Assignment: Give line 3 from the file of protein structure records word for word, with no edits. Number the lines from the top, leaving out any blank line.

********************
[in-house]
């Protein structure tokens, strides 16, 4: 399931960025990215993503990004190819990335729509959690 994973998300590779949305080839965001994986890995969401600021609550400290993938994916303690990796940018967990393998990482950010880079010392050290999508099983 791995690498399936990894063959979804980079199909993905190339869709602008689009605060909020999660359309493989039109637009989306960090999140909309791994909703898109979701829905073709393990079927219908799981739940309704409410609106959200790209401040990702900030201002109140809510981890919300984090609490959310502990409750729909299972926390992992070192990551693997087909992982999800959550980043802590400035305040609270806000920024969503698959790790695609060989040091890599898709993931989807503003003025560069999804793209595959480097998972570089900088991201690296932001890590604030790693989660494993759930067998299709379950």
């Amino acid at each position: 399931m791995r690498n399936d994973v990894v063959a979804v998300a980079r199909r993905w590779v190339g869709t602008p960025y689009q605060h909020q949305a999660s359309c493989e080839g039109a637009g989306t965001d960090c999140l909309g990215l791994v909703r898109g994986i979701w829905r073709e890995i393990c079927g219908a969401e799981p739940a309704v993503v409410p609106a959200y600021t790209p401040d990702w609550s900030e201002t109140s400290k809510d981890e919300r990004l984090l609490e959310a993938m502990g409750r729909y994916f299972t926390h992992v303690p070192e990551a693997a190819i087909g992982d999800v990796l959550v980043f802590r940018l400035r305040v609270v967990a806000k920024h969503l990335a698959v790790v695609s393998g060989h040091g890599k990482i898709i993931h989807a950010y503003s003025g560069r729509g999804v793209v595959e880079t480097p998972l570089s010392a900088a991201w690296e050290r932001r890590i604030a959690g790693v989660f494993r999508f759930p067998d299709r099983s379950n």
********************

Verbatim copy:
């Amino acid at each position: 399931m791995r690498n399936d994973v990894v063959a979804v998300a980079r199909r993905w590779v190339g869709t602008p960025y689009q605060h909020q949305a999660s359309c493989e080839g039109a637009g989306t965001d960090c999140l909309g990215l791994v909703r898109g994986i979701w829905r073709e890995i393990c079927g219908a969401e799981p739940a309704v993503v409410p609106a959200y600021t790209p401040d990702w609550s900030e201002t109140s400290k809510d981890e919300r990004l984090l609490e959310a993938m502990g409750r729909y994916f299972t926390h992992v303690p070192e990551a693997a190819i087909g992982d999800v990796l959550v980043f802590r940018l400035r305040v609270v967990a806000k920024h969503l990335a698959v790790v695609s393998g060989h040091g890599k990482i898709i993931h989807a950010y503003s003025g560069r729509g999804v793209v595959e880079t480097p998972l570089s010392a900088a991201w690296e050290r932001r890590i604030a959690g790693v989660f494993r999508f759930p067998d299709r099983s379950n």